Many SOTA operators use a linked multiband dipole thus avoiding the use of a tuner, this can be strung between trees or other available supports, or a fibre-glass fishing pole is very light in weight and you can get some that collapse down to a couple of feet, there is a technique where the dipole as an inverted V acts as two of the support guys with a length of tent guy rope used as a third support. This can be set up in only a couple of minutes, but the disadvantage of the link dipole is that you may have to lower the fishing pole to change bands. For this reason I use a W3EDP antenna with a home-brew tuner.

    Some people claim that the display is too small, but if you press the C button in row 11 of the first menu, marked "DSP", it doubles the size of the frequency readout.

    WARNING: it has no reverse voltage protection!

    Its a great rig, I love it!


    Brian G8ADD
  6. KC2SIZ

    KC2SIZ Ham Member QRZ Page

    You might consider the Weber tribander:

    It's a kit. I've ordered one of these myself and hope to have time to build it in the coming months. Yes, it's CW only, but for $200 you get three bands of your choice, a built in keyer, a DDS VFO that should be extremely stable, RIT and AGC. It'll give you 5 watts out with a 13.8v power supply. For the money, I doubt that you can beat it.
  7. W1KU

    W1KU Ham Member QRZ Page

    If you want something super-portable, are happy with CW only, and aren't in a hurry, consider one of KD1JV's ATS rigs. See

    The kits aren't currently available, but they will occasionally come up for sale on the yahoo group for between $100 and $250. The older models seem to be going on the lower end these days. My personal favorite and the one I own is the ATS3b.1 which will do 15, 17, 20, 30, 40, and 80 all in two altoids tins (one for the rig, one for the band modules). Throw in a simple EFHW tuner, battery pack (1 9V will do if you don't need full 5W), paddle, and some wire for antennas, and the whole thing will fit in a small toiletry bag. The ATS4 is a big bigger but drops the separate band modules; I think it also loses one or two bands in the process.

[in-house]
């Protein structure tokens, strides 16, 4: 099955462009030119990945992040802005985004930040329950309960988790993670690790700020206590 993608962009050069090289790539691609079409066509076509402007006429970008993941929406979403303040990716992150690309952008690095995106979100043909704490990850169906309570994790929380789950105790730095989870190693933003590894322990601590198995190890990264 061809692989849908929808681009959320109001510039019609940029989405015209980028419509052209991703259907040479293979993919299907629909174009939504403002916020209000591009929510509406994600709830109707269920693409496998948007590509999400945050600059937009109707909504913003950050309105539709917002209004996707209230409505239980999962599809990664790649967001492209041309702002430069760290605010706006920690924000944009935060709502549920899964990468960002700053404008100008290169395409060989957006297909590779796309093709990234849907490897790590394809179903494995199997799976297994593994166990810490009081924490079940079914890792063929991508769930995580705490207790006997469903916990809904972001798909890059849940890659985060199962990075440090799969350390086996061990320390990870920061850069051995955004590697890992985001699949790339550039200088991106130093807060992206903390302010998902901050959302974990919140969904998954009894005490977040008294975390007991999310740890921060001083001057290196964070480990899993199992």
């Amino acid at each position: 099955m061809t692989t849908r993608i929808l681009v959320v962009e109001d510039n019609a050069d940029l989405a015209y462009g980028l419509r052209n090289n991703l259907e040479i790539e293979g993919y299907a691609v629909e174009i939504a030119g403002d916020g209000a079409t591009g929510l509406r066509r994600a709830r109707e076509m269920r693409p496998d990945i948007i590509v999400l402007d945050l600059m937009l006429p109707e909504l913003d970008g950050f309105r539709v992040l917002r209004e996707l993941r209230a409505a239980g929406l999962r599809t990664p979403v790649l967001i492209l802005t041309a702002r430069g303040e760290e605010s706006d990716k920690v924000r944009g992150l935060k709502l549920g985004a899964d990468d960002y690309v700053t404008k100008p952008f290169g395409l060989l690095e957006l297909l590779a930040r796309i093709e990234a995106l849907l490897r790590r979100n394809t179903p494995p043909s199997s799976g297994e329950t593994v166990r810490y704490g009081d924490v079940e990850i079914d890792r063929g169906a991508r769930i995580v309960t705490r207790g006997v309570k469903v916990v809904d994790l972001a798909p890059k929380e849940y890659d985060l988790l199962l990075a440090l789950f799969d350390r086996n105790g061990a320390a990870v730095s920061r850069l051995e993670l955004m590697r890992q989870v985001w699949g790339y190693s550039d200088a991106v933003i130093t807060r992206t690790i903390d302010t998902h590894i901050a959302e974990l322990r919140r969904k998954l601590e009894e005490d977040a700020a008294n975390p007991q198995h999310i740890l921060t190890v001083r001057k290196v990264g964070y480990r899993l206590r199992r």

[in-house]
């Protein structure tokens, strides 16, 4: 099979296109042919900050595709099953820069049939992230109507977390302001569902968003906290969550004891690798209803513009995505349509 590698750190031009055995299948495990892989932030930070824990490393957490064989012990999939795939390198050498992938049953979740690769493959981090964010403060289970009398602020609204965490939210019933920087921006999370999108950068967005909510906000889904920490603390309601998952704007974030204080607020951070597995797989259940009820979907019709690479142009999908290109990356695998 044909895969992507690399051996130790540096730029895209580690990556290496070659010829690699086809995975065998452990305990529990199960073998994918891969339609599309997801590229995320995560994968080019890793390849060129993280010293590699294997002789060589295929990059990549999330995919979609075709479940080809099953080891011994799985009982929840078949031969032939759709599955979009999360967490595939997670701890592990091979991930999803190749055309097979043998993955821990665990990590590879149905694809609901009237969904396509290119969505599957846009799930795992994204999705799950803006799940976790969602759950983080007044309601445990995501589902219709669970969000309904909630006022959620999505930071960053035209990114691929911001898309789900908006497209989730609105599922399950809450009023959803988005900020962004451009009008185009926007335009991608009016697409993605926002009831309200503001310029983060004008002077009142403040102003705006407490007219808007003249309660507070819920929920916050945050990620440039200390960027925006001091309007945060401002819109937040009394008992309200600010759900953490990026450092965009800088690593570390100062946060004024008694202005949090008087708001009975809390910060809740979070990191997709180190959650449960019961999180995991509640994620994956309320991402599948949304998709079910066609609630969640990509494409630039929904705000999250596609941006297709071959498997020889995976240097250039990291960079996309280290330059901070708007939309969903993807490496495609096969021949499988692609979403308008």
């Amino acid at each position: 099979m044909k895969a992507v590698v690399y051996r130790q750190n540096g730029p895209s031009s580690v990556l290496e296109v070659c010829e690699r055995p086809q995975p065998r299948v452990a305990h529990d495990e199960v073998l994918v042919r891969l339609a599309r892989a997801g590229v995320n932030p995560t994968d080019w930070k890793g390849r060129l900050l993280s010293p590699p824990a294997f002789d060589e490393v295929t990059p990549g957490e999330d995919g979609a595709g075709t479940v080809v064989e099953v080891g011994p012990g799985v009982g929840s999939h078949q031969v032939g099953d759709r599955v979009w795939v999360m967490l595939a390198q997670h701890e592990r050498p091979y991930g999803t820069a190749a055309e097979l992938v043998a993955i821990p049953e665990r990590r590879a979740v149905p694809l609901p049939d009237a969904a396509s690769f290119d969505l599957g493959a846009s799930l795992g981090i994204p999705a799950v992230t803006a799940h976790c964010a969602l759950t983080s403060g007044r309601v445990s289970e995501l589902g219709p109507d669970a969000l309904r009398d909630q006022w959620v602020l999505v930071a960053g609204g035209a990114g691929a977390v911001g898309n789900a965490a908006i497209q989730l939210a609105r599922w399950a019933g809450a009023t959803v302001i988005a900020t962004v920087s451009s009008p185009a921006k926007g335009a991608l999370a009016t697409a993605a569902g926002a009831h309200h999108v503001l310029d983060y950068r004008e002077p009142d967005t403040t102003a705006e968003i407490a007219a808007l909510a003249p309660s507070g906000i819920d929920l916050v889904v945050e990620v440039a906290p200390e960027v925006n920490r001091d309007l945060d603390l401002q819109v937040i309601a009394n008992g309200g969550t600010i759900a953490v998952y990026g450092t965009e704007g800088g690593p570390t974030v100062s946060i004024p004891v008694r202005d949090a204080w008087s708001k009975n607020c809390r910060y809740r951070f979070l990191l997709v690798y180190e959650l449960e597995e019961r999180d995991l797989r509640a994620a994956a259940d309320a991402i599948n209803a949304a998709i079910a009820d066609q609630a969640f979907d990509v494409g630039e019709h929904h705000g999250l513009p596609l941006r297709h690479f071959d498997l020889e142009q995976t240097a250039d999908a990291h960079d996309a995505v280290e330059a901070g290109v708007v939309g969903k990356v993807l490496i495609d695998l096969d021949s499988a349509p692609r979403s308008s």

The RX quality is disturbingly good. The TX is what you make of it depending on tweaking the output filter coils and battery voltage, but 4 - 5 W at 12V is completely doable.
  8. KY5U

    KY5U Subscriber QRZ Page

    Just received my Ten Tec 4020 today. The rig plus field bag plus antenna for $257. Of course, I have to go out of town this weekend so won't get to use it....
  9. WB3CII

    WB3CII Ham Member QRZ Page

    Thanks for the replies so far guys. I like CW and would certainly love to build it, but when I look at it in a dollar to value deal, it seems like the 817 is the way to go. I will never be hiking miles away from the car but if I try the SOTA deal, less weight might make a difference. I guess I need to print out all of the different specs and make a decision :) I dont want to wait forever for a kit to be available either, I wanted to do something before winter.

    Keep the suggestions coming !! I will let you know what I decide.
  10. W0IS

    W0IS Ham Member QRZ Page

    I have an FT-817 and use it all the time for portable operation. I just make a dipole for the band(s) in question, so I don't worry about an antenna tuner. As others have noted, the main drawback is the current drain, which isn't an issue if you're near your car (either to use the car for power, or to haul batteries around). For backpacking, it could be a downside, though, depending on how much you want to operate, and how far you need to carry the rig and batteries. If I had to walk a couple of miles with it, I think it would be OK. But if I had to carry it 20 miles, I'd probably be looking at a more lightweight option.

    If you just want to dabble in portable operation and not spend much money in the process, one way to go would be one of the MFJ rigs. I'm not sure if they still have the MFJ-90xx series (9040 for 40 meters, 9020 for 20 meters, etc.) But the last time I checked, they were going for around $100 used. If you don't mind a little drift (keep one hand on the VFO at all times), they're pretty good for that kind of operating. Of course, you're stuck on one band.

    One other reason I like the 817 is that it has VHF and UHF. It's not the greatest rig on those bands, but it is fun to hand out contacts during VHF contests.